Anyone who has a deep scrape or similar wound that results in a scar has most likely experienced extreme itchiness and a tight feeling as it heals. Itching around the site of the scar is typically due to normal healing of the tissue, which depending on how deep the wound is, may take more time to heal on the inside layers of tissue than on the outside layer of your skin.
How Skin Wounds Heal
Healing is a remarkable and complex process. The initial steps include immediate defenses to restrict the flow of blood to the wound, plates clumping together to essentially "plug" the flow, and then clotting. Your body will then fight off any threat of infection by destroying germs. Of course, you might provide your body with extra help by applying pressure to stop the flow of blood and the using an anti-bacterial medication. The next step is the healing process, which is when the scab and then scar will begin to form.
How Scar Tissue Forms
Scar tissue begins to form around two to four weeks after the initial injury occurs. Scarring forms as the skin essentially stretches under a wound and closes. Scar tissue is initially pretty thin and fragile, but will become stronger with time. It will fade eventually. While your wound may begin looking better after a few weeks, it will take considerably longer for the inside as well as the outer layer skin surface to heal completely.
Scar Healing Times
How long a scar takes to truly heal depends on the person, overall health and age, the type of injury itself and where it is located on the body. Medical intervention can also shorten the healing time. Typically, scars heal more quickly the younger you are, due to having better skin elasticity and better collagen production. The healthier you are, the shorter the healing time on average. Factors like whether you exercise, smoke, drink or have any illnesses or conditions can affect your body's overall ability to heal a wound. Many people will be able to see a scar from an injury for years.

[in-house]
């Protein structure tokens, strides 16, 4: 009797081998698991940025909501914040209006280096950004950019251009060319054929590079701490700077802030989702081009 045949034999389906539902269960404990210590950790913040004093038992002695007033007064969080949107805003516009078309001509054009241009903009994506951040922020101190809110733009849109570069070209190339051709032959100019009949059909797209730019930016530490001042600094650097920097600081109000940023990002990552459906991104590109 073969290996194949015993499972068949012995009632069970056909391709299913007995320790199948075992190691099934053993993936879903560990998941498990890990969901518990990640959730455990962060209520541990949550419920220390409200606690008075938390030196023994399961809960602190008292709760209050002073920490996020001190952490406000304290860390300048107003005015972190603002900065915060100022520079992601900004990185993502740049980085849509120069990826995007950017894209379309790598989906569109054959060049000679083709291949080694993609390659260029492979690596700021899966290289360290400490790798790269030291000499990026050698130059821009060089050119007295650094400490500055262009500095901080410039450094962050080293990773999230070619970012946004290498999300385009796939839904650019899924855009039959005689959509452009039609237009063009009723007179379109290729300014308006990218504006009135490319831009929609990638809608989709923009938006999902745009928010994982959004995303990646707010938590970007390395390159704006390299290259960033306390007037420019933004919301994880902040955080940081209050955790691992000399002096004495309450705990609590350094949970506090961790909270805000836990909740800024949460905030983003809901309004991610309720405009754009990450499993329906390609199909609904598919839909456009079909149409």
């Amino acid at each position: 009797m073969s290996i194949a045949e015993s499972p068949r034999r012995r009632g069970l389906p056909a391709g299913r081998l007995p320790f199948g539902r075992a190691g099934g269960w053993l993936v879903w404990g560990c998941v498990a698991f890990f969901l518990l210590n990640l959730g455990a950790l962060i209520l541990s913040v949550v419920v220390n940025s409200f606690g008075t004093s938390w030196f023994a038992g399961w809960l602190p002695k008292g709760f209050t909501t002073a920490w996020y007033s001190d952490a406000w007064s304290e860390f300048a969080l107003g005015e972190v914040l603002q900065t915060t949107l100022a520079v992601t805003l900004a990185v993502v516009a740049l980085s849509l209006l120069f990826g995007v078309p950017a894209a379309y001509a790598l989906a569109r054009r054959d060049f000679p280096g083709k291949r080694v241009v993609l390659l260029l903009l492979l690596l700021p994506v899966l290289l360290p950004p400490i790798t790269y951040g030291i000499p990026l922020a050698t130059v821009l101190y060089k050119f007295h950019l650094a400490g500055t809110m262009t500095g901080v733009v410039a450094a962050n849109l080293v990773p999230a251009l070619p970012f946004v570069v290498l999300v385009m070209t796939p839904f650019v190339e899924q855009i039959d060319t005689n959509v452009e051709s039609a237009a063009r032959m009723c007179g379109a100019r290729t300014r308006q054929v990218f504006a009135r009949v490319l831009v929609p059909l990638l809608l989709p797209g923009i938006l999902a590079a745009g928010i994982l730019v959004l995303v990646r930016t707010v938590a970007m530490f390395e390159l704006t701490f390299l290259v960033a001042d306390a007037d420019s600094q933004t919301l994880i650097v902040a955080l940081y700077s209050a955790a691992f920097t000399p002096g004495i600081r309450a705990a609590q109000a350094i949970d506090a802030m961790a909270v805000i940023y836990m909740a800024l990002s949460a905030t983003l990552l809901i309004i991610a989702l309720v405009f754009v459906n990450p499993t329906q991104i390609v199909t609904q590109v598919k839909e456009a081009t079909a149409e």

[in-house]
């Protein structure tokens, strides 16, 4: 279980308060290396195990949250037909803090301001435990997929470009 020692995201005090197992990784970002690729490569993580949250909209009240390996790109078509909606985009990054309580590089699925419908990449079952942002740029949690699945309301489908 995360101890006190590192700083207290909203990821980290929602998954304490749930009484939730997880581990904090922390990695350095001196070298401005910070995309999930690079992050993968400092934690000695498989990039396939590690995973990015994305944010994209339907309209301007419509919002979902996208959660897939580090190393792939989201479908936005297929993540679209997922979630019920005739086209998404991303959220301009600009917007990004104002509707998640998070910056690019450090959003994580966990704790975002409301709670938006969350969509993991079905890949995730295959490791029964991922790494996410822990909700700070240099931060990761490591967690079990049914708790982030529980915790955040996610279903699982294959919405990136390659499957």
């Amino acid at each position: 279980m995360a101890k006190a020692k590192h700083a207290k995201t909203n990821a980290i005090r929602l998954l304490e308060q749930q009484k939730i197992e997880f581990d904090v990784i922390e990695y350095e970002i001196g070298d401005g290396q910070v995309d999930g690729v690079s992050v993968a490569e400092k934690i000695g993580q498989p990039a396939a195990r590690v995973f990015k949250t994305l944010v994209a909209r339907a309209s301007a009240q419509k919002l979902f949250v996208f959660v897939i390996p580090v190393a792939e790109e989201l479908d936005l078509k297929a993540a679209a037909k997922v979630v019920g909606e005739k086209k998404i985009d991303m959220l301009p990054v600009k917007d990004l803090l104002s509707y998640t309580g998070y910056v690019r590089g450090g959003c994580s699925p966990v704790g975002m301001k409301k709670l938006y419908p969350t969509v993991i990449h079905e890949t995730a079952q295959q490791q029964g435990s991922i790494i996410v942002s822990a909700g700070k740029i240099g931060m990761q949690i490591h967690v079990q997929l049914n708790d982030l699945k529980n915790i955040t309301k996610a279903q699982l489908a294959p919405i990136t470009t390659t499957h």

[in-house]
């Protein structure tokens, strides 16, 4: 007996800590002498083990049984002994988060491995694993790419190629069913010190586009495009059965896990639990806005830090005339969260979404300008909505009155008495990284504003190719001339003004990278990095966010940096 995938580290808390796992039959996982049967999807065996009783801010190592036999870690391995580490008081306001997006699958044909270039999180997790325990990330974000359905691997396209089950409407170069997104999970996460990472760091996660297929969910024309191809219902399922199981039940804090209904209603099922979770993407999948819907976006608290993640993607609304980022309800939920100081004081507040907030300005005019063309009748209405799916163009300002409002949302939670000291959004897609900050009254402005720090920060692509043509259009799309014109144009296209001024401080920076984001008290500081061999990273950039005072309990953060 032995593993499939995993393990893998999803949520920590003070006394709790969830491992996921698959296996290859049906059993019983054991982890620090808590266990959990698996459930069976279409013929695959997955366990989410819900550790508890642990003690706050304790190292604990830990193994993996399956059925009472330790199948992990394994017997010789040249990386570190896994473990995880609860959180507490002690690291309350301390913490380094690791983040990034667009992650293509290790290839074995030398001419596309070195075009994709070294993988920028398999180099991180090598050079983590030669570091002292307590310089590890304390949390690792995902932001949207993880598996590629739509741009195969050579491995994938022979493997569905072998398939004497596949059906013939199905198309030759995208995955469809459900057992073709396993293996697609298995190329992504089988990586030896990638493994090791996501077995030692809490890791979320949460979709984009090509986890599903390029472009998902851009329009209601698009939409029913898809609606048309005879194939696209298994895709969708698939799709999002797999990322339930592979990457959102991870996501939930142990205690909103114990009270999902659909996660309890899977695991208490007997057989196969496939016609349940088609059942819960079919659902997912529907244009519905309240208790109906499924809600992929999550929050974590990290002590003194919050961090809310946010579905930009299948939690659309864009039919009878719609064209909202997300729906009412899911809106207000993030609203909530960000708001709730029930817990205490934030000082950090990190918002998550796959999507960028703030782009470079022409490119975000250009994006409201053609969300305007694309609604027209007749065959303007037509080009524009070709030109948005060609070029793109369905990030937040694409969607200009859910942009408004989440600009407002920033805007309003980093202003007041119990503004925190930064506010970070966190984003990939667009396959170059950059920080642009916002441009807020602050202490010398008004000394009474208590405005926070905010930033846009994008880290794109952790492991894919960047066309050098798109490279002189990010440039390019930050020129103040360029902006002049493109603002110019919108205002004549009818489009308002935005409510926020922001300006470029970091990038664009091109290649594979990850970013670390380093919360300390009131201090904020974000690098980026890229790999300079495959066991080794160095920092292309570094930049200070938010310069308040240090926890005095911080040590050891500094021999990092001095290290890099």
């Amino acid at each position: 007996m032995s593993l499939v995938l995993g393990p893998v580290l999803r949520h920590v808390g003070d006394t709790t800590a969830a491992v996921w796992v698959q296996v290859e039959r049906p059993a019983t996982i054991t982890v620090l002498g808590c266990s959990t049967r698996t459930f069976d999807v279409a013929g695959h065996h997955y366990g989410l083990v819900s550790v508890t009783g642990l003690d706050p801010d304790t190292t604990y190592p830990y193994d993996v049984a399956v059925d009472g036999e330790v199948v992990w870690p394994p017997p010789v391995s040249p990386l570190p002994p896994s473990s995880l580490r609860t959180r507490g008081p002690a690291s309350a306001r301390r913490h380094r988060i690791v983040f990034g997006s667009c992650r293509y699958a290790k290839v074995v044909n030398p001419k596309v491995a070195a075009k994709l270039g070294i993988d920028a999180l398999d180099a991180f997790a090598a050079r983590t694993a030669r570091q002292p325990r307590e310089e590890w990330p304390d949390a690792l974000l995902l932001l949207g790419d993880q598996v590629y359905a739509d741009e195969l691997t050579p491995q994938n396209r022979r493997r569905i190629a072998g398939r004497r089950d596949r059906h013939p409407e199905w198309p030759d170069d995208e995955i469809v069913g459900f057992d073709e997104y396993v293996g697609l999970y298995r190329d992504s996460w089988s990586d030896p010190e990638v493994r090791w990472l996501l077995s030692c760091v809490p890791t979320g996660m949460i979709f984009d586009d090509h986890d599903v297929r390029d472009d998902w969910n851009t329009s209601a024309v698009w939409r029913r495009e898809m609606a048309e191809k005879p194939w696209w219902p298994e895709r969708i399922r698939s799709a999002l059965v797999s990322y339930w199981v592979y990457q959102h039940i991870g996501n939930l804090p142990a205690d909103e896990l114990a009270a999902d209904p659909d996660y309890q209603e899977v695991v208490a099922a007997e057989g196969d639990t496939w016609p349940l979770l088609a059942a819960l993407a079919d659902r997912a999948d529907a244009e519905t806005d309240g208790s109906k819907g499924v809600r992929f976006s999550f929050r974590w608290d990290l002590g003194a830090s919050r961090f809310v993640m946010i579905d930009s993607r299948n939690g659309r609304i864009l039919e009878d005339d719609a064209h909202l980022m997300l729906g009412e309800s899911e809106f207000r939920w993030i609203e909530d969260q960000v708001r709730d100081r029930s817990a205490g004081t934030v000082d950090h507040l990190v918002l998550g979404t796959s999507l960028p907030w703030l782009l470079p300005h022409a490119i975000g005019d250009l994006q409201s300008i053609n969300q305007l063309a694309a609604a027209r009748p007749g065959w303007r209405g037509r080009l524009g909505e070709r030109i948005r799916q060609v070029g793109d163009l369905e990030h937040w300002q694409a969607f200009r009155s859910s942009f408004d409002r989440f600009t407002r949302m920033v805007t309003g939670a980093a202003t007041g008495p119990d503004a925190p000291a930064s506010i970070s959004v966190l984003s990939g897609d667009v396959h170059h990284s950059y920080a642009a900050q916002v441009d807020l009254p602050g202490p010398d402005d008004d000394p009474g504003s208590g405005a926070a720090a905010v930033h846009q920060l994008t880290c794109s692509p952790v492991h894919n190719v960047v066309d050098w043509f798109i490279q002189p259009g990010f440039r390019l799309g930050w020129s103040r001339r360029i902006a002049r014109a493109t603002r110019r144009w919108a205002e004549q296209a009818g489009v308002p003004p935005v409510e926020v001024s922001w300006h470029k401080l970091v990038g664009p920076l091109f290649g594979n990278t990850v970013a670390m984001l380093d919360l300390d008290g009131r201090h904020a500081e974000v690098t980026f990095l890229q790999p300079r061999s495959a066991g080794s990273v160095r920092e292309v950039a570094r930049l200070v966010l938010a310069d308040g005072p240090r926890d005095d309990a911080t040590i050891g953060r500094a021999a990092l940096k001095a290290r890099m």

Why Do Scars Itch?
New scars itch because of the tugging of the skin as it tightens to stretch on both sides to essentially create new skin and close the wounded area. Another factor that causes the itching and sometimes tingling sensation is that nerve endings around the scar are being stimulated as part of the healing process. The more elastic your skin is, the less itchy the site may be--but not always. The itching may be at its worst during the first few weeks to months as a fresh wound heals and a scar forms. The itching will lessen with time.
How to Minimize Itching
You should not scratch your scar, although it may be easier said than done. As tempting as it is to scratch an itchy scar area, do whatever you can to avoid doing so. Scratching a scar may break the fragile seal that has formed to cover the wound, and therefore increase the likelihood of an infection. Your fingernails have a host of germs that could easily penetrate into the wound site. Instead, look at anti-itching ointments that are readily available over-the-counter at a pharmacy. You may also want to wear clothing over the wound site to minimize opportunities for mindlessly scratching the itch. Consider covering the site with gauze or a bandage to prevent scratching the scar area.